From Joke to Giant: How Tablets Became Titans

Seems like only yesterday I was warding off ignorant attacks against the viability of tablet computers. “Users want keyboards,” they said. “Tablets have already failed,” they claimed. Fast forward to today and not only do people want them, but vendors are scrambling to meet demand.

On an earnings call, Todd Bradley, head of Personal Systems Group at HP, admitted (without naming names) that notebook sales probably took a hit from tablet sales. In that same call, it was confirmed that HP will be fighting back with a Windows-based slate (the mythic HP Slate) and one running WebOS (the Hurricane or PalmPad). Best Buy is set to support them and others on the retail end. Forrester claims consumers are “hungry” for tablets, and not just the iPad. Tablets are charging to the forefront, and it’s happening as many of us claimed it could.


Apple made tablets popular. Like it or not, Apple opened the door to tablet-mania, just like many long-time Tablet PC enthusiasts said they could. Admittedly, until the iPad came along, the vision was that of a tablet running Mac OS X, much like the Axiotron Modbook. However, the general consensus was that they’d tailor the software and back it with the power of their marketing machine, which they did with the iPad, and that would trigger a cascading effect to get everyone else into the game, which also happened.

The software shrank. Regardless of whatever else they did, the critical move Apple made to make the iPad a success was to shrink the software. While previous tablets, such as the Tablet PC and UMPC, used the core Windows OS with additional functionality layered upon it, expanding the software as the hardware shrank, Apple stripped down Mac OS X to make their tablet operating system (which was retooled for the iPhone). Following that example, Microsoft has chosen to promote Windows Embedded Compact 7 as their tablet OS, and vendors are looking toward Android for their tablets, which is preparing for real tablet support with version 3.0. Operating systems will eventually re-expand (developers expect iOS and Mac OS X to merge one day, as will Android and Chrome), but for now, slimmed down hardware deserves slimmed down software.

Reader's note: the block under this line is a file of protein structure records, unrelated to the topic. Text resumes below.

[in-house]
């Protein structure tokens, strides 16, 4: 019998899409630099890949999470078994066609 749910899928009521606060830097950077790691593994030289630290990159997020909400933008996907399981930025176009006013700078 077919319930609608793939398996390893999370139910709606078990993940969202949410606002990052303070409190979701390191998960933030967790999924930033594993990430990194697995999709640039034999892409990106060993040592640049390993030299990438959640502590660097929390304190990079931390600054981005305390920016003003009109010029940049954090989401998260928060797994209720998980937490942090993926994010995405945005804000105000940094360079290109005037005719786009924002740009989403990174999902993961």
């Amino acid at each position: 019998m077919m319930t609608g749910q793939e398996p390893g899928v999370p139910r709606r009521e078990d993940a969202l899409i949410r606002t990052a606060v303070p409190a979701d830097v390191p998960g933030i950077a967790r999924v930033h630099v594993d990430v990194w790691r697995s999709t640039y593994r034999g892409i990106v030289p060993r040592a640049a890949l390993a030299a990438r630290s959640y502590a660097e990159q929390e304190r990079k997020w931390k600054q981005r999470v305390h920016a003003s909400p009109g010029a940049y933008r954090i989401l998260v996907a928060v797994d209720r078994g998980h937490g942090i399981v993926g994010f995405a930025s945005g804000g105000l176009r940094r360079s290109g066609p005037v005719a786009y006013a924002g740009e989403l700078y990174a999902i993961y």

Battery life increased. Ask any mobile computing enthusiast what improvements they want and greater battery life usually tops the list. Certainly that was on the top of my list when I got into Tablet PCs, prompting me to start with an Electrovaya Scribbler SC500 with its 140Whr, 12-hour battery. Unfortunately, while processors got faster and software got hungrier, battery technology couldn’t keep up without getting pricier. Continuing down that road was futile. Smaller operating systems running on ARM-based processors solved that problem and now even a 25Whr battery can provide 12 hours of runtime.


And this brings us to today. With Best Buy aiming to serve up a big bunch of tablets this holiday season, the “Year of the Tablet” could be upon us. We can thank Apple for kicking things off, but while I and others thought they could make tablets popular, we didn’t claim they’d only make their tablet popular. There’s a big opportunity here, and it’s great that so many are taking advantage of it. Yes, in many ways, we’re taking a step back with the functionality compared to Windows-based Tablet PCs, but sometimes you need to take one step back to make a big leap forward. Get a tablet in everyone’s hands today and that leads to better, more powerful tablets tomorrow.